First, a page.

Those of us who are over 12 years of age and mentally complete basically knew this, but it was still disturbing to see ProPublica’s recent report, culled from leaked IRS information, revealing how absurdly little rich pigs like Bill Gates, Jeff Bezos and Warren Buffett pay in taxes compared to what schmoes like you and me have to pony up. I don't know about you but I consider Jeff Bezos getting 99 billion dollars richer and paying only 0.98% tax on it to be a far greater outrage than whatever stupid cancel culture contretemps is going on today.
One hopes the word spreads and that some of the folks who've been bamboozled by conservatarians into thinking gazillionaires are pulling their weight Just Like The Rest of Us will be disabused and approve of raising their effective rates.
Of course, that’s just the sort of thing conservatives were invented to prevent, and they’ve rushed to the battlements — not to argue that the rich are paying their fair share (even rightwingers know they can’t put that one over anymore!) but to argue that Joe Sixpack’s real concern should be this egregious violation of Warren Buffett’s privacy. Jim Geraghty at National Review:
The relevant question is not whether you like Jeff Bezos, Michael Bloomberg, Warren Buffett and Elon Musk. The question is whether the IRS declaration that tax returns are confidential applies to everyone or not. This morning it’s pretty clear that the your tax return is confidential, as long as no one at the IRS thinks it is newsworthy. But if they do, you’re screwed.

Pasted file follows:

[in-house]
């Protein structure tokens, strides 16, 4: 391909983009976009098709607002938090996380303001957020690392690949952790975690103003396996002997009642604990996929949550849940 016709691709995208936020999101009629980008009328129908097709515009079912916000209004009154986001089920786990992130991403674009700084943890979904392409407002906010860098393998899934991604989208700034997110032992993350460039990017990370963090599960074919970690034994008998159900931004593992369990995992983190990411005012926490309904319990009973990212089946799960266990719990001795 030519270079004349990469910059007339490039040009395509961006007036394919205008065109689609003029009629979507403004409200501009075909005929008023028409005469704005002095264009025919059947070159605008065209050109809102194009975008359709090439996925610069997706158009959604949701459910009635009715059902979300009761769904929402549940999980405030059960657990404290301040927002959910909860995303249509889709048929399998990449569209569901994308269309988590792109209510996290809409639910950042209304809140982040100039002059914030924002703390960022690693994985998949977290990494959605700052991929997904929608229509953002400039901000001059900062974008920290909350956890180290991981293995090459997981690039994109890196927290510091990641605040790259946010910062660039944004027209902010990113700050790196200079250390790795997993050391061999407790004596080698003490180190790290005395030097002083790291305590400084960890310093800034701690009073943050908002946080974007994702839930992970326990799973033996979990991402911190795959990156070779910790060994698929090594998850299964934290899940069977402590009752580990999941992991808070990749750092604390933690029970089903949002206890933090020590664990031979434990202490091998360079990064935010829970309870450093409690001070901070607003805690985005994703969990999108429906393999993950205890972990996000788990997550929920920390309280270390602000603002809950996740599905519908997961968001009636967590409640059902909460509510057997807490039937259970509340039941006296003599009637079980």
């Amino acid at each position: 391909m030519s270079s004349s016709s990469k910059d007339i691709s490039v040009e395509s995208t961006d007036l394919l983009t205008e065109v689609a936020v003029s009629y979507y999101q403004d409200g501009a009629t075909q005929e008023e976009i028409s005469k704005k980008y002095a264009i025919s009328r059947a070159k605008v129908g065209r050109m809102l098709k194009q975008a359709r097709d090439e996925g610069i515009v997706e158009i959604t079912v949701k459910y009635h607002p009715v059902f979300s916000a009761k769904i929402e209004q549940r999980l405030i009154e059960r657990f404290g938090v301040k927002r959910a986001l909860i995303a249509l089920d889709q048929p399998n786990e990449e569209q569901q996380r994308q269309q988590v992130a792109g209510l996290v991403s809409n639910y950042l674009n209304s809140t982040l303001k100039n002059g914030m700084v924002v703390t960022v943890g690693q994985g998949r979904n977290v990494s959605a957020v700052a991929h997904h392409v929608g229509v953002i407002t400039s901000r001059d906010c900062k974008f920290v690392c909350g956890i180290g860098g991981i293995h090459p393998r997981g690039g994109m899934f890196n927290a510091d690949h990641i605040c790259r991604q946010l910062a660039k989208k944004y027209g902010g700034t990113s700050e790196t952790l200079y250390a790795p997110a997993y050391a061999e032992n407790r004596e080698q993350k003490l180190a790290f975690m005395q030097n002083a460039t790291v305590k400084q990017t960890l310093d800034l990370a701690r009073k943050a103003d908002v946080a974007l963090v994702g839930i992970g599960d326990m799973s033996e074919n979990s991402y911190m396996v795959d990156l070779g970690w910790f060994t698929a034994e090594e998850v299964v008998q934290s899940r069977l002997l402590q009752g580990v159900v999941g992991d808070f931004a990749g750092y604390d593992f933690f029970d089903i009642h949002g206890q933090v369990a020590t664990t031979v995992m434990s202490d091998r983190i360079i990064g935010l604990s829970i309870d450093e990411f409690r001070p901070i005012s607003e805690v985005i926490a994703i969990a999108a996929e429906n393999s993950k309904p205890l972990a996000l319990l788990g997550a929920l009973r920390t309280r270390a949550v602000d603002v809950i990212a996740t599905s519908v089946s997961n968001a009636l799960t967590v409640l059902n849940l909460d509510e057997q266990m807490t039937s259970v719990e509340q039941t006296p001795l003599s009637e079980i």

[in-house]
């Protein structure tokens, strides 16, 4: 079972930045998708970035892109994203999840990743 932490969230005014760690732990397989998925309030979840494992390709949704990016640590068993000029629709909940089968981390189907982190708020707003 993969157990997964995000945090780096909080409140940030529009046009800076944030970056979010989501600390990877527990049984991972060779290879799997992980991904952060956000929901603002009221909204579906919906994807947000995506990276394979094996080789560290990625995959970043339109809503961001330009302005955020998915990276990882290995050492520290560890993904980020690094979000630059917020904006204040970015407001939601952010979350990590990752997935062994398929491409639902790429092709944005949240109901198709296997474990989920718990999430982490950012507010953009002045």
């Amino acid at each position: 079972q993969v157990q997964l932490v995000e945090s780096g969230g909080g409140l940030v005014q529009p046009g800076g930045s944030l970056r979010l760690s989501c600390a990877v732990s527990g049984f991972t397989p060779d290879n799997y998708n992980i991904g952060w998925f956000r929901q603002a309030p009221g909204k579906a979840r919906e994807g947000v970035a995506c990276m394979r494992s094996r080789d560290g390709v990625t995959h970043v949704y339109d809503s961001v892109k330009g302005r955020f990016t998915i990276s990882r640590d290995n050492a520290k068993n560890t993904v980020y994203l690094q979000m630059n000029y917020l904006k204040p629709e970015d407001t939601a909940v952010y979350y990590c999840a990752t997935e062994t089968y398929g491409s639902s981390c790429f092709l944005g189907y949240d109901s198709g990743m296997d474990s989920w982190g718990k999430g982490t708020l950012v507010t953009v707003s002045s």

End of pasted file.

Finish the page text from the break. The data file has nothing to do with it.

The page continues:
“Gasp! The cursed MSM will reveal to the world that I deducted $3,000 for the loveseat I dumped at the Salvation Army! I’m screwed!”
Geraghty is joined in his defense of billionaire privacy by not one but two NR colleagues, Robert Verbruggen (“Journalists Got Thousands of Americans’ Confidential IRS Data”) and Charles Two Middle Initials Cooke (“We Can’t Trust The IRS”), all suggesting that you, Mr. Suburban Car Dealer or Mrs. Nail Salon Owner, could be the rogue IRS’ next victim.
Other tycoon defenders, like the Wall Street Journal editorial board (all hands on deck, huh, fellas?), try to make it sound even more ominous by hauling out the bullshit IRS scandalette of years past. “Less than half a year into the Biden Presidency,” intones WSJ, “the Internal Revenue Service is already at the center of an abuse-of-power scandal.”
Being capitalism's house organ, the Journal editors do briefly and hand-wavingly defend the low rates on the rich (“Bipartisan majorities have long supported this part of the tax code” — oh, well then!), but they focus on “the real scandal” — yes, they actually say “the real scandal,” like in one of my parodies — “which is that someone leaked confidential IRS information about individuals to serve a political agenda. This is the same tax agency that pursued a vendetta against conservative nonprofit groups during the Obama Administration. Remember Lois Lerner?”